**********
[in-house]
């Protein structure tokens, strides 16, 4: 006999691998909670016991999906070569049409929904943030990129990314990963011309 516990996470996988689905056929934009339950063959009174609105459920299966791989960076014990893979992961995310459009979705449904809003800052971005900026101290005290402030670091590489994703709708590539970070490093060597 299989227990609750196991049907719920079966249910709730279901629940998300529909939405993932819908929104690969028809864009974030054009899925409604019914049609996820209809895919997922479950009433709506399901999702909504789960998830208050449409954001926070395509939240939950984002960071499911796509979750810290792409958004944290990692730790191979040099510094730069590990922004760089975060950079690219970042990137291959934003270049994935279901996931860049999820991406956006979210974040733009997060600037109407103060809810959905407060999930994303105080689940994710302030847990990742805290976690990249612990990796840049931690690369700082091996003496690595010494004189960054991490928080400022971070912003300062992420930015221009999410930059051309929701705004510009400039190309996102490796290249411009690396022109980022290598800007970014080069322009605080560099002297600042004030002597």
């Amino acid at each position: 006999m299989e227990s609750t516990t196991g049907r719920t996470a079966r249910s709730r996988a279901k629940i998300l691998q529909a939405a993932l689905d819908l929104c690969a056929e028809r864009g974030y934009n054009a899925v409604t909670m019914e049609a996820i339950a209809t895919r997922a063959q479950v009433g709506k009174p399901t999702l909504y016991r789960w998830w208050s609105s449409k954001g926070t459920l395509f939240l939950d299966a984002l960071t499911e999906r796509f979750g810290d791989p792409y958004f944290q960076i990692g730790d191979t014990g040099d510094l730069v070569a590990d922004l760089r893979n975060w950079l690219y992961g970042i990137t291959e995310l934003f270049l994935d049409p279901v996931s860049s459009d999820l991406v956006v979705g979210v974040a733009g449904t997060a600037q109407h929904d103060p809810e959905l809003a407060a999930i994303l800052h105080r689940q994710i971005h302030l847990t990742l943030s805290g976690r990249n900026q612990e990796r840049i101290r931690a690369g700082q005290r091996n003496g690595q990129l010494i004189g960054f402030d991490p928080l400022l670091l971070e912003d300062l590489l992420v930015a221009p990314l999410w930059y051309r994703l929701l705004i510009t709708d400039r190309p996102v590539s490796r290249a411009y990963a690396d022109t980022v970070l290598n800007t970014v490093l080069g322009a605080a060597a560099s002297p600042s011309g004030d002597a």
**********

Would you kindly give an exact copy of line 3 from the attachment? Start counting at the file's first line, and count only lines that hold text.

């Amino acid at each position: 006999m299989e227990s609750t516990t196991g049907r719920t996470a079966r249910s709730r996988a279901k629940i998300l691998q529909a939405a993932l689905d819908l929104c690969a056929e028809r864009g974030y934009n054009a899925v409604t909670m019914e049609a996820i339950a209809t895919r997922a063959q479950v009433g709506k009174p399901t999702l909504y016991r789960w998830w208050s609105s449409k954001g926070t459920l395509f939240l939950d299966a984002l960071t499911e999906r796509f979750g810290d791989p792409y958004f944290q960076i990692g730790d191979t014990g040099d510094l730069v070569a590990d922004l760089r893979n975060w950079l690219y992961g970042i990137t291959e995310l934003f270049l994935d049409p279901v996931s860049s459009d999820l991406v956006v979705g979210v974040a733009g449904t997060a600037q109407h929904d103060p809810e959905l809003a407060a999930i994303l800052h105080r689940q994710i971005h302030l847990t990742l943030s805290g976690r990249n900026q612990e990796r840049i101290r931690a690369g700082q005290r091996n003496g690595q990129l010494i004189g960054f402030d991490p928080l400022l670091l971070e912003d300062l590489l992420v930015a221009p990314l999410w930059y051309r994703l929701l705004i510009t709708d400039r190309p996102v590539s490796r290249a411009y990963a690396d022109t980022v970070l290598n800007t970014v490093l080069g322009a605080a060597a560099s002297p600042s011309g004030d002597a």